Root systems

I started this one a few nights ago, and I didn’t intend on finishing it tonight, because I already posted something and the words just weren’t there with this one.  Then I started typing crap, and it worked out.  So, sorry about two notifications in less than six hours.  :)


I am almost out of toothpaste.  My walls look like the bare walls of an asylum.  I packed the back of my car with half my stuff (books and notebooks, basically).  The trees are pink, the fountains are back on, and my heart is doing weird things in my chest as I grapple with the goodbyes and with God.  I don’t want this to end.  I want to be done with school, but I don’t want this year to end quite yet.

It feels like too much.  My roommate is heading home soon, and all her stuff is gone.  I’ve got experience with endings.  I’m good at endings.  I hate them, but I can do them with relatively little fanfare or complication.  I don’t cry as easily as I once did.  Generally, that’s a good thing.

I have a friend who is studying in Spain next semester, so I’ve been spending as much time with her as our finals schedules will allow.  She is my closest friend here at school; our hearts are so similar.  We were talking tonight about how much we dislike this week – the moving-out portion, at least.  She said it didn’t feel right, boxing away our things, re-bunking our beds, taking our posters off the walls.  Everything is empty, as if nothing ever happened here.  My friend said that now, when she thinks of the concept of empty, of loneliness, these once-full dorms are what comes to mind.

Because so much happens in these rooms.  For two years, I’ve watched girls laugh and cry and pray and talk in this unit.  Lives have been changed, people have been renewed and blessed and strengthened and encouraged while sitting on beds and floors together.  I have lived in the same room for my freshman and sophomore year: I can tell you exactly how I felt the first night I ever slept in here, but I can also tell you I am so far from being that girl tonight.  I am so different.  The walls should prove that; they should be blood red and bright yellow and glittering, shining blue, changed as much as I am.  This emptiness could never do it justice.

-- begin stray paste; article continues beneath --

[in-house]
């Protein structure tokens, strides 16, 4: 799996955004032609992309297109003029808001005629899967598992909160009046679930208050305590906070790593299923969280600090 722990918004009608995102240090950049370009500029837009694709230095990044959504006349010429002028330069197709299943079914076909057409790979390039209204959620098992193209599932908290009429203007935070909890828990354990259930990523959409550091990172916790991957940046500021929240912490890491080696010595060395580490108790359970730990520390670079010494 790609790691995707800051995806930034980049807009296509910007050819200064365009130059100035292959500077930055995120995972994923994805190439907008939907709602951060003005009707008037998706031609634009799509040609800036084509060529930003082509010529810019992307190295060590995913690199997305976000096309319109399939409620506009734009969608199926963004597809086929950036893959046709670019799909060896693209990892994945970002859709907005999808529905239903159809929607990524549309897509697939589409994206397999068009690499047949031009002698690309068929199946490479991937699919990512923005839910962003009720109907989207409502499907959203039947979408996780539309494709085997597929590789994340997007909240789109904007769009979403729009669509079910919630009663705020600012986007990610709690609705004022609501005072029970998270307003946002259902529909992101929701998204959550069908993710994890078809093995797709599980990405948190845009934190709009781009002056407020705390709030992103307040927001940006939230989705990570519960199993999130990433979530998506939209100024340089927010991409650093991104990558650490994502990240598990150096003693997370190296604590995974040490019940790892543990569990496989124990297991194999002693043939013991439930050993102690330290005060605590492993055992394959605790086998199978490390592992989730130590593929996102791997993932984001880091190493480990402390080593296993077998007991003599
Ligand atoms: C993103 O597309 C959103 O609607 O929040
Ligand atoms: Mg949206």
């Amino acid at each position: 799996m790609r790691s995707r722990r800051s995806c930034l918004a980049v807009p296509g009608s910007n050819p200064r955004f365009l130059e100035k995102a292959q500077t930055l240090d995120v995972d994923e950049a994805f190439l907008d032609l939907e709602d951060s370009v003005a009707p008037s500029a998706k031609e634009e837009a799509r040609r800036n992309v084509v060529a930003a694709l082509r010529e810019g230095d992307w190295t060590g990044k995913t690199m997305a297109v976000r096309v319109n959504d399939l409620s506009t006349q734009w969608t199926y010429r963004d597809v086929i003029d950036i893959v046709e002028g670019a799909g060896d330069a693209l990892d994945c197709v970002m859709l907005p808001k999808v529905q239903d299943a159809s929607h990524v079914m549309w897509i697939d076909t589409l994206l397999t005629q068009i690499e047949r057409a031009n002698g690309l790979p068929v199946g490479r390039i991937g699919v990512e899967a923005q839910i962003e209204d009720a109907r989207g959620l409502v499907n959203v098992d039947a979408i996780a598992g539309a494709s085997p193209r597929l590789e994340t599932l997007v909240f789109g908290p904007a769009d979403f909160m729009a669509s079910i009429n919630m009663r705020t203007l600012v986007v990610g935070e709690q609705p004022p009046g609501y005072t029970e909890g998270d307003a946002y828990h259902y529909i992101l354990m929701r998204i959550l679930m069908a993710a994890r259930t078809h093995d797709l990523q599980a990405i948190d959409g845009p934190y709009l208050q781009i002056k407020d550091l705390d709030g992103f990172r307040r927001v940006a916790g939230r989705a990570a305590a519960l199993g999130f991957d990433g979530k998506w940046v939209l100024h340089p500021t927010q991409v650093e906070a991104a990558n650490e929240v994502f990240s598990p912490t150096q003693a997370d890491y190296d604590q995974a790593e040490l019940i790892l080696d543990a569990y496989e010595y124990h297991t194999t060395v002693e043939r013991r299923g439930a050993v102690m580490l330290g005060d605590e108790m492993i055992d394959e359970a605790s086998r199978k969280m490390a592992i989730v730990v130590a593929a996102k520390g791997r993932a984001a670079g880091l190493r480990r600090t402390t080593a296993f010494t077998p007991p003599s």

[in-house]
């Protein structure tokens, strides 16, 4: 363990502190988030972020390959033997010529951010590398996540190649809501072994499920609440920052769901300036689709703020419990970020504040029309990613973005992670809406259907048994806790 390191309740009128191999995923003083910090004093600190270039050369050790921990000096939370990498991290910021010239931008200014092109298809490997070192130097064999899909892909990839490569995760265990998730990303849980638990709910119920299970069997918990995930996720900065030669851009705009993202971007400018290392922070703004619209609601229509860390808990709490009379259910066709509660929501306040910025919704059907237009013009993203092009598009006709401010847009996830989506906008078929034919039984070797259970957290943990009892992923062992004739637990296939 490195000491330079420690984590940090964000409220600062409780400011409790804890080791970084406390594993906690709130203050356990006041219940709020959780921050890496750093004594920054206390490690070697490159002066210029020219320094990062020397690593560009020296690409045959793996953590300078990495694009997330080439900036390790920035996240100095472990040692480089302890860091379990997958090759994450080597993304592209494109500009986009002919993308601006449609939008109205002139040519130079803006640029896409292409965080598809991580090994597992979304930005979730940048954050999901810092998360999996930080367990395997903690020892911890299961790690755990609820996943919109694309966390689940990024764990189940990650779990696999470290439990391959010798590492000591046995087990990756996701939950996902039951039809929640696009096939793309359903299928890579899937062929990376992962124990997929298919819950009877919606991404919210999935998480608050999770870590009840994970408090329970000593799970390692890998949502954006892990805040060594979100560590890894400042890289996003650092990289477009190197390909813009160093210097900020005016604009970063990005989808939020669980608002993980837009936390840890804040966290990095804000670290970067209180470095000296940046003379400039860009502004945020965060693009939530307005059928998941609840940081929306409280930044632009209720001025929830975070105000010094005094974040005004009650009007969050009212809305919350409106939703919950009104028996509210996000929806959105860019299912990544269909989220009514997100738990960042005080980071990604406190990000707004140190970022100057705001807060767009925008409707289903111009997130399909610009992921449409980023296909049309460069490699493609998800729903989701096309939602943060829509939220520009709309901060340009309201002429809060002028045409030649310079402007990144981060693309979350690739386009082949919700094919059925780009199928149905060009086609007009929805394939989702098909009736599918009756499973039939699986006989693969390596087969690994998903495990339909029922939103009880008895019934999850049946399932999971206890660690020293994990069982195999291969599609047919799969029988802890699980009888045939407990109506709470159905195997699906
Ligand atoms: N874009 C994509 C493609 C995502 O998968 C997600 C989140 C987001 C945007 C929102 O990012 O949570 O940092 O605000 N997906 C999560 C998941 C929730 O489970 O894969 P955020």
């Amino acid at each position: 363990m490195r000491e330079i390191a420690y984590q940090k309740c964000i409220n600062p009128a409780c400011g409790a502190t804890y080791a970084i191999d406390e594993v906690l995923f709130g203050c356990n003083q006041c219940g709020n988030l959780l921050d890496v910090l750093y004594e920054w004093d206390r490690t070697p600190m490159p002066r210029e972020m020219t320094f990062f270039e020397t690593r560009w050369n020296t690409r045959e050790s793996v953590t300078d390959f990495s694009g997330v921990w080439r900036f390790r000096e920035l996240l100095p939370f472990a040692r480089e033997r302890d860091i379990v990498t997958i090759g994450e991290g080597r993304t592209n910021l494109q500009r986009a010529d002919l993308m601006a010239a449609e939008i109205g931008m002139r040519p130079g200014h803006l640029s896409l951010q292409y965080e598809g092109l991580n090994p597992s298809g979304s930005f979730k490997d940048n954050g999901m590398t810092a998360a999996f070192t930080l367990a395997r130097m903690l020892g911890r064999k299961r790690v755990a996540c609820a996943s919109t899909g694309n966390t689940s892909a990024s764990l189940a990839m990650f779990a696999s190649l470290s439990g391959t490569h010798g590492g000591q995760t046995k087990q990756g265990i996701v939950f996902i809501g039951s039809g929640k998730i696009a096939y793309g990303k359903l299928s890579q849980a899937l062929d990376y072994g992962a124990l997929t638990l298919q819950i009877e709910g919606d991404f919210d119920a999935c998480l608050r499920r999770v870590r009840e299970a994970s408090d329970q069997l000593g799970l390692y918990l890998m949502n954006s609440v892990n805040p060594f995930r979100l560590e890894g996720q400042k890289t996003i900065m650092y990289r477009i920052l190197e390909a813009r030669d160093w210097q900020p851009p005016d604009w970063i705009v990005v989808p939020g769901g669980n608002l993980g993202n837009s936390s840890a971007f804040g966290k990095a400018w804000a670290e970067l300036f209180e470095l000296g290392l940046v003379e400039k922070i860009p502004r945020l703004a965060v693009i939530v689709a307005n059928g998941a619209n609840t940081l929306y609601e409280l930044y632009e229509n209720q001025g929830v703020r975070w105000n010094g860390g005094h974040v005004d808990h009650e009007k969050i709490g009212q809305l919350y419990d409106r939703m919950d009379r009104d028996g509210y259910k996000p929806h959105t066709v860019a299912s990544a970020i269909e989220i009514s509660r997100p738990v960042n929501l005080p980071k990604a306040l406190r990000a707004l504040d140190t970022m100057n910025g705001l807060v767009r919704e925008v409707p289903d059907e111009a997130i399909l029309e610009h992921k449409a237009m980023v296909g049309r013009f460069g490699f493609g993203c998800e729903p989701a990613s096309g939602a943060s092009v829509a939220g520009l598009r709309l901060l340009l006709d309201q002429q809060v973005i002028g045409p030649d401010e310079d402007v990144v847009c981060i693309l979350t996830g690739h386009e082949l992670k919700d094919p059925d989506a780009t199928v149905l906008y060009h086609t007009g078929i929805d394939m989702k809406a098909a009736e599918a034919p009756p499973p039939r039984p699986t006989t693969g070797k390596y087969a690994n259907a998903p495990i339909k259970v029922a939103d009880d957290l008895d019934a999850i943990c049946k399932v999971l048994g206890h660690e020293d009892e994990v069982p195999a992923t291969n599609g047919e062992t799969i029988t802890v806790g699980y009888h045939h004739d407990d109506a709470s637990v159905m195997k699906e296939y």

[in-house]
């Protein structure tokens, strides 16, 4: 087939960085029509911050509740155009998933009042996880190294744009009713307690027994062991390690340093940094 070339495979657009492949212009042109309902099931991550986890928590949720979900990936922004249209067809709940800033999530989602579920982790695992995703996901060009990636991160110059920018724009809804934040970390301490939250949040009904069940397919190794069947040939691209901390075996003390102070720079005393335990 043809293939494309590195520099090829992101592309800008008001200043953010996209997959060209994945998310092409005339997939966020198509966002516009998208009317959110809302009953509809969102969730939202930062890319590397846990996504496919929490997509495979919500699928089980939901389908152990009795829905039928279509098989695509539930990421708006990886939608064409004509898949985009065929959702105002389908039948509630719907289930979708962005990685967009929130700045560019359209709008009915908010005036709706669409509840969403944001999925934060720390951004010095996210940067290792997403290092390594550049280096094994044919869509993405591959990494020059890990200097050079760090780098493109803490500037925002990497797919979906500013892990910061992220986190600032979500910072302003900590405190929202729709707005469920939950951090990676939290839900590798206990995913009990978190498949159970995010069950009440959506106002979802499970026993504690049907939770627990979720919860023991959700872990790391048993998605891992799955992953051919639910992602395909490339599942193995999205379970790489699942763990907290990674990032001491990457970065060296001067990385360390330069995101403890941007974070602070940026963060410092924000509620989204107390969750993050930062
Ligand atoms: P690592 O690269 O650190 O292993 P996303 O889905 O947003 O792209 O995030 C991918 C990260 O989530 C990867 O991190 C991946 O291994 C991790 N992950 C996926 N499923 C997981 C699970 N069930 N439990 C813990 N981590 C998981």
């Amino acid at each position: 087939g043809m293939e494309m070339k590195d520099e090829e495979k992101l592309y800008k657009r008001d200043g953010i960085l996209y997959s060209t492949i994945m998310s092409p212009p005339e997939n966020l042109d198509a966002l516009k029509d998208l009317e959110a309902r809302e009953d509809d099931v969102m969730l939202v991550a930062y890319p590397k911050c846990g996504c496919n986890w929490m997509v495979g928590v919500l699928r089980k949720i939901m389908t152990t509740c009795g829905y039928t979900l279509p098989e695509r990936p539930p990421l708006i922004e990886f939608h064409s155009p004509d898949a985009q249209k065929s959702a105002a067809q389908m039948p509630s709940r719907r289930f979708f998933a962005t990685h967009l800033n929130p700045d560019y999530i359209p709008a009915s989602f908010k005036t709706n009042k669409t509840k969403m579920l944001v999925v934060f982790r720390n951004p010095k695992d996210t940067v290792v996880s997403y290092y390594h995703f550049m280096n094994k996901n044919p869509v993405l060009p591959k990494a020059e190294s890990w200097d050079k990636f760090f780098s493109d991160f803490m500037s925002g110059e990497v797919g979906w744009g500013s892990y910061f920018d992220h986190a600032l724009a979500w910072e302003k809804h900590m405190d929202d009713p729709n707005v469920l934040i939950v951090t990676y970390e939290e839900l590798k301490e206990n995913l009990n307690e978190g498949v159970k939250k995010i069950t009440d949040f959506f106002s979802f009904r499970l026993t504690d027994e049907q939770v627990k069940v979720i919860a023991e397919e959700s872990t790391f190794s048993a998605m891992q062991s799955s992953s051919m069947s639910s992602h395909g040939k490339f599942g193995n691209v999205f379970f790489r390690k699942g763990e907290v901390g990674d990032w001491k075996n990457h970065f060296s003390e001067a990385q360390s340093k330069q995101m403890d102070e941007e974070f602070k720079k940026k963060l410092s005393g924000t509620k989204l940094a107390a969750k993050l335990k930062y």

And yet we go.  People have to go, always, and that is okay.  That’s good.  Our Christian places mean nothing unless we leave them.  I am beyond thrilled for this summer.  I don’t have a job, and I’m not going anywhere, but I just know God will continue this new work in me.  This remaking.  I want it, badly.  I need Him, desperately.  I know these friendships won’t die because the Lord is good and He binds His people together, even when we’re apart.  So that’s the peace I’m going on.  The assurance of this place, this home to return to, this makeshift family to fall back into in a few months’ time.  God is good, not only as a character trait we list in Sunday School, but on a personal, intimate level.  He is doing good works around me and through me and in me.  He is so alive and so blindingly, awesomely real.

The other day, I was sitting outside under a tree, and everyone was outside because it was perfect, and I was writing and thinking and the little pink petals were raining down on me and everything just hit me – God is so real, and that is all the explanation I need.  I crave explanations, all the time.  I want to know, to understand and be understood.  I don’t think that is a bad thing – I thank God for giving me that craving.  But there is so much peace in just knowing the reality of God and believing that He is good, and alive, and right.  I want that peace.  I think it’s been something I’ve been trying to grasp for a while.  God is real; I’ve always known that.  I can’t remember not knowing it.  But I have to abide in that truth.  I have to drink it and swim in it and breathe it in and out.